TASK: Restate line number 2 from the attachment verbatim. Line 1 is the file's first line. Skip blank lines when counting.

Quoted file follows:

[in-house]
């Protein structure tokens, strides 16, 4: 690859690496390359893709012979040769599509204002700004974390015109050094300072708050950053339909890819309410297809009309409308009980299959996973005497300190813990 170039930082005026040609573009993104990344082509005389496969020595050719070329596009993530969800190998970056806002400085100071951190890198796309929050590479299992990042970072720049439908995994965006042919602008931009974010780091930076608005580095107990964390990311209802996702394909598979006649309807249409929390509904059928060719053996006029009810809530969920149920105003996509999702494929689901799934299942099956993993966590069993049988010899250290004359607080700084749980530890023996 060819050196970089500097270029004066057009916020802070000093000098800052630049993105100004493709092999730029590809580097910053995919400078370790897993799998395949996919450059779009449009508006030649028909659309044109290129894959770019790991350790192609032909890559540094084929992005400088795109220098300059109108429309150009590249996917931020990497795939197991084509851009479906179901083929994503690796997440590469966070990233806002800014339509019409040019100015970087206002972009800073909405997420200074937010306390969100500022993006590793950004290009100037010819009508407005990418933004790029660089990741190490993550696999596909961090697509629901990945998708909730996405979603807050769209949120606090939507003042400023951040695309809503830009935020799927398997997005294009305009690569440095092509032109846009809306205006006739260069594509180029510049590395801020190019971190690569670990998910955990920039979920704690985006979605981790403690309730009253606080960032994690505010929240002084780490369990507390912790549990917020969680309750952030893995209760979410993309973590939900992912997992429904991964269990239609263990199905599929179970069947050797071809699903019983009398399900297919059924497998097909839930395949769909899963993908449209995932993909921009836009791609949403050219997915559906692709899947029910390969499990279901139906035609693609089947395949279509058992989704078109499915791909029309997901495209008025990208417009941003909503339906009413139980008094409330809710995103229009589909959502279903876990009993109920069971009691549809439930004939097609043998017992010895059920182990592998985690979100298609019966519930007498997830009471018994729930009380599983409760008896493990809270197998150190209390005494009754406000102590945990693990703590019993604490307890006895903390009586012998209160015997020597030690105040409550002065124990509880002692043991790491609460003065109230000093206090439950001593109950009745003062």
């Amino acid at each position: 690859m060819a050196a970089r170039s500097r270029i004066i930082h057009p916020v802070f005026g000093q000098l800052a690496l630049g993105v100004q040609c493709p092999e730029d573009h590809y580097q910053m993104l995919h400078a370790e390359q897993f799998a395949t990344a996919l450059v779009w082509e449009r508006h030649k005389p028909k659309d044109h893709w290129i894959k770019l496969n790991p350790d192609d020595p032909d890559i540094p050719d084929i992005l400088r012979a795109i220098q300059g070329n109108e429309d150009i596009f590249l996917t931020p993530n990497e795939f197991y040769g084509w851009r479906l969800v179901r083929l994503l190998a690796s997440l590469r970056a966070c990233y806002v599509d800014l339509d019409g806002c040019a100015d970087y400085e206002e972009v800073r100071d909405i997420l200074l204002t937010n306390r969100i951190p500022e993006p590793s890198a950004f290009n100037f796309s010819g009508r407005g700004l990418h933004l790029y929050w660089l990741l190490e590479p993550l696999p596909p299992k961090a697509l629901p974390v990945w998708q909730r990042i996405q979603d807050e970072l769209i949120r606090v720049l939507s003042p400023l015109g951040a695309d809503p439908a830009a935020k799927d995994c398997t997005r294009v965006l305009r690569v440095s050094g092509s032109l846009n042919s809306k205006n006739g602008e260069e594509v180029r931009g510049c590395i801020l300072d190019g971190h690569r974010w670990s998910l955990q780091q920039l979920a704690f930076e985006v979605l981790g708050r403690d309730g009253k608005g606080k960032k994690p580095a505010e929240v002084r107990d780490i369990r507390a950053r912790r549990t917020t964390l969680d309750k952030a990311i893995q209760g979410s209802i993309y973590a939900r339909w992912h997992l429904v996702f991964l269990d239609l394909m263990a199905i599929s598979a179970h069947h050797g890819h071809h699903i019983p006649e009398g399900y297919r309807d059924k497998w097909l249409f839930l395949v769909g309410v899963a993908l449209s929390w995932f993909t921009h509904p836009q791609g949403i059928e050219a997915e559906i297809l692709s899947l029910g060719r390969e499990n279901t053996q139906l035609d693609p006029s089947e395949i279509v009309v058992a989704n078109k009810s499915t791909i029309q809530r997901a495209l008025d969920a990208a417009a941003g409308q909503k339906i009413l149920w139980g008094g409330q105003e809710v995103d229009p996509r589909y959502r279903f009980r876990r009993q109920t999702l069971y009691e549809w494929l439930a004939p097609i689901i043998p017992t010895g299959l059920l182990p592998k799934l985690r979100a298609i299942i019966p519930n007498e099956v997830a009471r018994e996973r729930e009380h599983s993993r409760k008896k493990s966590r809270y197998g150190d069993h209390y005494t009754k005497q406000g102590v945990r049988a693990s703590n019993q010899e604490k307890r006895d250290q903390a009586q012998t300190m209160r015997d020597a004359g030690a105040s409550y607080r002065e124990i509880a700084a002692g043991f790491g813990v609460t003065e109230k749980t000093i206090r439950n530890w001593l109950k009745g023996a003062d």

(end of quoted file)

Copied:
């Protein structure tokens, strides 16, 4: 690859690496390359893709012979040769599509204002700004974390015109050094300072708050950053339909890819309410297809009309409308009980299959996973005497300190813990 170039930082005026040609573009993104990344082509005389496969020595050719070329596009993530969800190998970056806002400085100071951190890198796309929050590479299992990042970072720049439908995994965006042919602008931009974010780091930076608005580095107990964390990311209802996702394909598979006649309807249409929390509904059928060719053996006029009810809530969920149920105003996509999702494929689901799934299942099956993993966590069993049988010899250290004359607080700084749980530890023996 060819050196970089500097270029004066057009916020802070000093000098800052630049993105100004493709092999730029590809580097910053995919400078370790897993799998395949996919450059779009449009508006030649028909659309044109290129894959770019790991350790192609032909890559540094084929992005400088795109220098300059109108429309150009590249996917931020990497795939197991084509851009479906179901083929994503690796997440590469966070990233806002800014339509019409040019100015970087206002972009800073909405997420200074937010306390969100500022993006590793950004290009100037010819009508407005990418933004790029660089990741190490993550696999596909961090697509629901990945998708909730996405979603807050769209949120606090939507003042400023951040695309809503830009935020799927398997997005294009305009690569440095092509032109846009809306205006006739260069594509180029510049590395801020190019971190690569670990998910955990920039979920704690985006979605981790403690309730009253606080960032994690505010929240002084780490369990507390912790549990917020969680309750952030893995209760979410993309973590939900992912997992429904991964269990239609263990199905599929179970069947050797071809699903019983009398399900297919059924497998097909839930395949769909899963993908449209995932993909921009836009791609949403050219997915559906692709899947029910390969499990279901139906035609693609089947395949279509058992989704078109499915791909029309997901495209008025990208417009941003909503339906009413139980008094409330809710995103229009589909959502279903876990009993109920069971009691549809439930004939097609043998017992010895059920182990592998985690979100298609019966519930007498997830009471018994729930009380599983409760008896493990809270197998150190209390005494009754406000102590945990693990703590019993604490307890006895903390009586012998209160015997020597030690105040409550002065124990509880002692043991790491609460003065109230000093206090439950001593109950009745003062």